According to BaseballAmerica.com, all 30 teams have received their 2015 draft bonus pool and 2015-16 international bonus pool allotments.
For the Dodgers, their draft bonus pool will be $6,954,700 and their international bonus pool will be $2,020,300.
The international bonus pool money is particularly important. By not signing Yoan Moncada (or even offering him a contract, for that matter), the Dodgers can sign certain international players to a bonus greater than $300,000. That puts them at a competitive advantage over their National League West rival Diamondbacks, who forfeited that right by signing Yoan Lopez. Writes Ben Badler:
The Angels, Rays, Red Sox and Yankees will also be unable to sign any pool-eligible players for more than $300,000 during the 2015-16 signing period. They do still keep their entire bonus pool, however, and are free to trade the individual slot values that comprise their pool.
While the majority of July 2 signings come from Latin America, especially the Dominican Republic and Venezuela, the bonus pools cover players classified as international amateurs from all countries not subject to the June draft. Cuban players are subject to the bonus pools as well, unless they are at least 23 years old and have played five or more seasons in Serie Nacional, in which case they are exempt.
Infielder Hector Olivera, to whom the Dodgers have been linked, isn’t subject to the international bonus pool restriction. Pitcher Yadier Alvarez is.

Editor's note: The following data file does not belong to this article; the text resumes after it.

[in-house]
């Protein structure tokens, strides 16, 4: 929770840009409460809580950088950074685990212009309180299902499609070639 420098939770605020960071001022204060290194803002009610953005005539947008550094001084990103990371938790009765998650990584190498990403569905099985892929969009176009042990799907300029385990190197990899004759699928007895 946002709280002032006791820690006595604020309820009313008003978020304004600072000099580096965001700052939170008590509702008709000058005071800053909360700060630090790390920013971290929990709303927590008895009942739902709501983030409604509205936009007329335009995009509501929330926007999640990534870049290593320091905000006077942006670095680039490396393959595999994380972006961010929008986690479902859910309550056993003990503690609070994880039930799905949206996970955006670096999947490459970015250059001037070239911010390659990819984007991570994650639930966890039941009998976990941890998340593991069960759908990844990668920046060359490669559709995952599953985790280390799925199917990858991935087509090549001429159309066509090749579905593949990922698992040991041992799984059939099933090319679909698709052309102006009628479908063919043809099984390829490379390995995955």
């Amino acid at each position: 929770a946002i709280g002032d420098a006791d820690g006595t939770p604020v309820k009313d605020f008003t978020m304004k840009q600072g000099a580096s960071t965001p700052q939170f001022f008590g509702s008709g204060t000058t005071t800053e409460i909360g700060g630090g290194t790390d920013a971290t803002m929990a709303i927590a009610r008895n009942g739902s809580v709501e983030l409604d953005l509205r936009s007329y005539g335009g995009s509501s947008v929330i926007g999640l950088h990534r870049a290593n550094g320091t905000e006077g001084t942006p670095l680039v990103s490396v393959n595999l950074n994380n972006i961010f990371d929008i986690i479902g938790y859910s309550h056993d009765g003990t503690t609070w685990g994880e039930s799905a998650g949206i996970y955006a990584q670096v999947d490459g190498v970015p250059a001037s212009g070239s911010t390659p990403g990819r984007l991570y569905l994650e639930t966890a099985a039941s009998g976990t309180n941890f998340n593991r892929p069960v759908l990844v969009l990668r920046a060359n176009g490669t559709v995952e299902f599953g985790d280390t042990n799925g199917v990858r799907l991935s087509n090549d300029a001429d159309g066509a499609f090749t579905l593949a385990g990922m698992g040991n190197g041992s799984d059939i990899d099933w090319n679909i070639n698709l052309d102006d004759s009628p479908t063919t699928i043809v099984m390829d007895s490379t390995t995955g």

The Angels released their complete spring training television schedule on Thursday. The good news for Dodgers fans: Their five head-to-head games against the Dodgers (March 19, March 28 and April 2-4) will not be blacked out in SportsNet LA markets.
The April 4 game is on KCOP, the April 2 game is on Prime Ticket, and the other three are on Fox Sports West.
Other than a tape-delayed March 6 game against the Milwaukee Brewers on MLB Network, these are the only spring training games available on TV to non-Time Warner Cable subscribers. Currently, SportsNet LA is only available to Time Warner subscribers in Southern California.
After signing Chad Gaudin to a minor-league deal Wednesday, here’s what the Dodgers’ starting rotation depth chart looks like at the moment:
Chad Gaudin went 5-2 with a 3.06 earned-run average for the San Francisco Giants in 2013. He did not pitch last season. (Getty Images)
GLENDALE, Ariz. — The Dodgers signed veteran pitcher Chad Gaudin to a minor-league contract Wednesday with an invitation to major-league camp.
Gaudin, 31, has pitched for nine teams since breaking in with the Tampa Bay Rays in 2003. That doesn’t include a brief look in the Philadelphia Philies’ camp last season, which ended when he failed his physical.
Zack Greinke thinks he’s “three or four days behind some guys” in spring training. (Associated Press photo)
GLENDALE, Ariz. — Dodgers pitcher Zack Greinke threw a 24-pitch bullpen session Tuesday, his first of the spring. It was Greinke’s first time off a mound since he received a lubricating injection in his right elbow last week.
Greinke said he threw all fastballs at a typical effort for a bullpen at this time of year — that is, submaximal.
Greinke declined to comment on the effect of the injection, but manager Don Mattingly said that Greinke has had the injection at the beginning of every camp with the Dodgers. He appears to be on track with a normal spring training.